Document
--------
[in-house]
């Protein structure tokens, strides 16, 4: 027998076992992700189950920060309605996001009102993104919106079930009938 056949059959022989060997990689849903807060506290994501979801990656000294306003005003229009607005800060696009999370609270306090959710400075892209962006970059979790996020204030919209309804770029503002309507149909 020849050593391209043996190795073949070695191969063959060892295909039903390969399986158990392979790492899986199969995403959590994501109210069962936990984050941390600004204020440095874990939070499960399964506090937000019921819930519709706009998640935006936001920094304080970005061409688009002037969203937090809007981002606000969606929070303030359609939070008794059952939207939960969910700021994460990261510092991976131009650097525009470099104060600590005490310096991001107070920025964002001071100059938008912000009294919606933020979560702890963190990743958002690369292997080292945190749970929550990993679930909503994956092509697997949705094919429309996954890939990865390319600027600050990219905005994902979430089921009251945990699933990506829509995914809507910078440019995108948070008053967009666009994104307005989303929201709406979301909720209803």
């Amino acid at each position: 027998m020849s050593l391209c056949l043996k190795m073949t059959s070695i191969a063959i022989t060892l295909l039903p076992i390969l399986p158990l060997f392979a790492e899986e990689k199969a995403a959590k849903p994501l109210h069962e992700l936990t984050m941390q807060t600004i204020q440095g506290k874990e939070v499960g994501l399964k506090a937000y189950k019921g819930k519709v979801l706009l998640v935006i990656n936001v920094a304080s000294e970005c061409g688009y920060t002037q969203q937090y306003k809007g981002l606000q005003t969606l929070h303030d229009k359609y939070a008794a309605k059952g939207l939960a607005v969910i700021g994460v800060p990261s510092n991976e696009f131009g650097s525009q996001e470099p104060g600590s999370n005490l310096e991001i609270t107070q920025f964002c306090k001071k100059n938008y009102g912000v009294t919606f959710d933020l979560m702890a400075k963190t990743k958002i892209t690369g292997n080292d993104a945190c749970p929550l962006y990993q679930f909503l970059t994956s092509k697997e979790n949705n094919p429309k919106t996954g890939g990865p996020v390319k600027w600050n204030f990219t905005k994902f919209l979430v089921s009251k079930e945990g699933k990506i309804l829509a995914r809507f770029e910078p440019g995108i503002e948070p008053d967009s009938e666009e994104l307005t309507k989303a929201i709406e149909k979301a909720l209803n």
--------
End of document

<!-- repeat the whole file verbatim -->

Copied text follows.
[in-house]
């Protein structure tokens, strides 16, 4: 027998076992992700189950920060309605996001009102993104919106079930009938 056949059959022989060997990689849903807060506290994501979801990656000294306003005003229009607005800060696009999370609270306090959710400075892209962006970059979790996020204030919209309804770029503002309507149909 020849050593391209043996190795073949070695191969063959060892295909039903390969399986158990392979790492899986199969995403959590994501109210069962936990984050941390600004204020440095874990939070499960399964506090937000019921819930519709706009998640935006936001920094304080970005061409688009002037969203937090809007981002606000969606929070303030359609939070008794059952939207939960969910700021994460990261510092991976131009650097525009470099104060600590005490310096991001107070920025964002001071100059938008912000009294919606933020979560702890963190990743958002690369292997080292945190749970929550990993679930909503994956092509697997949705094919429309996954890939990865390319600027600050990219905005994902979430089921009251945990699933990506829509995914809507910078440019995108948070008053967009666009994104307005989303929201709406979301909720209803």
């Amino acid at each position: 027998m020849s050593l391209c056949l043996k190795m073949t059959s070695i191969a063959i022989t060892l295909l039903p076992i390969l399986p158990l060997f392979a790492e899986e990689k199969a995403a959590k849903p994501l109210h069962e992700l936990t984050m941390q807060t600004i204020q440095g506290k874990e939070v499960g994501l399964k506090a937000y189950k019921g819930k519709v979801l706009l998640v935006i990656n936001v920094a304080s000294e970005c061409g688009y920060t002037q969203q937090y306003k809007g981002l606000q005003t969606l929070h303030d229009k359609y939070a008794a309605k059952g939207l939960a607005v969910i700021g994460v800060p990261s510092n991976e696009f131009g650097s525009q996001e470099p104060g600590s999370n005490l310096e991001i609270t107070q920025f964002c306090k001071k100059n938008y009102g912000v009294t919606f959710d933020l979560m702890a400075k963190t990743k958002i892209t690369g292997n080292d993104a945190c749970p929550l962006y990993q679930f909503l970059t994956s092509k697997e979790n949705n094919p429309k919106t996954g890939g990865p996020v390319k600027w600050n204030f990219t905005k994902f919209l979430v089921s009251k079930e945990g699933k990506i309804l829509a995914r809507f770029e910078p440019g995108i503002e948070p008053d967009s009938e666009e994104l307005t309507k989303a929201i709406e149909k979301a909720l209803n």